- are the primary source of secular charitable funds that benefit victims of misfortune whatever their beliefs;
- dominate the ranks of blood donors and other prosocial behaviours;
- are much less likely to commit crimes;
- are far more likely to donate their money and time to socially beneficial programs and to be active in civic affairs —the impact of religious people on volunteering alone is an estimated $47 billion annually in the United States alone!;
- enjoy superior mental health, are deemed happier, less neurotic, and far less likely to commit suicide;
- enjoy superior physical health, having an average life expectancy more than seven years longer than that of the irreligious;
- are more apt to marry, less likely to divorce, and report higher degrees of satisfaction with their spouse;
- religious husbands are far less likely to abuse their wives or children —this is, of course, contrary to the story that religions create systems of oppression in the home because of ‘male patriarchy’;
- religious fathers are more likely to be involved in youth-related activities such as coaching sports teams or leading Scout troops, etc;
- religious students perform better on standardized achievement tests, are far less likely to drop out of school, obtain better jobs upon graduation, and are far less likely to be on unemployment;
- 247 studies done between 1944 and 2010 have demonstrated religion has a positive effect on society in regard to crime, deviance, and delinquency;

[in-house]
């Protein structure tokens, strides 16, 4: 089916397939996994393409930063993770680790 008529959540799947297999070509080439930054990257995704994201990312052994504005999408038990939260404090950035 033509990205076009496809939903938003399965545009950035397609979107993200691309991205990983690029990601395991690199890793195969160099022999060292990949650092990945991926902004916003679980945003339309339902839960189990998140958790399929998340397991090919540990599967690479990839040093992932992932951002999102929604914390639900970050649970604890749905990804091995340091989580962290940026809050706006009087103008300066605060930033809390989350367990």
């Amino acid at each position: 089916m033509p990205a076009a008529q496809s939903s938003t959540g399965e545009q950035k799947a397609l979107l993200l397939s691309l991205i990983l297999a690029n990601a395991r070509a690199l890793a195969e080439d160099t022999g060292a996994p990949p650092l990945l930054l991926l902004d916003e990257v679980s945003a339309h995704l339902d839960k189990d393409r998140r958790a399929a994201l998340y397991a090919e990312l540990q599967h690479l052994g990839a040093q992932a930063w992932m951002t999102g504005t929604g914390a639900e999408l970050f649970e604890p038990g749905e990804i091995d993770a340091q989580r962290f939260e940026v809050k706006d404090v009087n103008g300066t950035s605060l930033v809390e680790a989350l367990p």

- and, I could go on…
Highlighting the prosocial benefits of religion generally will help to convince our law makers away from legislation that would adversely affect those benefits being realised in Australia; yet, they should also bring to mind all the benefits of Christianity specifically. The world today needs to be reminded of what is right about the Church.
The first thing that is right about the Church is its foundation. In our scripture focus from The Gospel According to Matthew, Jesus asked the disciples, “Who do the people say I am?”
When Jesus came to the region of Caesarea Philippi, he asked his disciples, “Who do people say that the Son of Man is?” (Matthew 16:13)
A variety of answers were given, which is no less true in our day. The only answer that really matters is what came to Jesus’ next question, “But you,” he asked them, “who do you say that I am?”
“But you,” he asked them, “who do you say that I am?” Simon Peter answered, “You are the Messiah, the Son of the living God.” (Matthew 16:15–16)
“You are the Son of the living God”, spoke out Peter. The “you” in Jesus’ question is emphatic and plural. He was asking the disciples as a group. When Peter answered, it was on behalf of the whole group of disciples there present.
Peter’s answer was a confident statement of belief on the disciples’ part, which earned Jesus’ commendation, “Blessed are you, and on this rock I will build my Church”.
And I also say to you that you are Peter, and on this rock I will build my church, and the gates of Hades will not overpower it. (Matthew 16:18)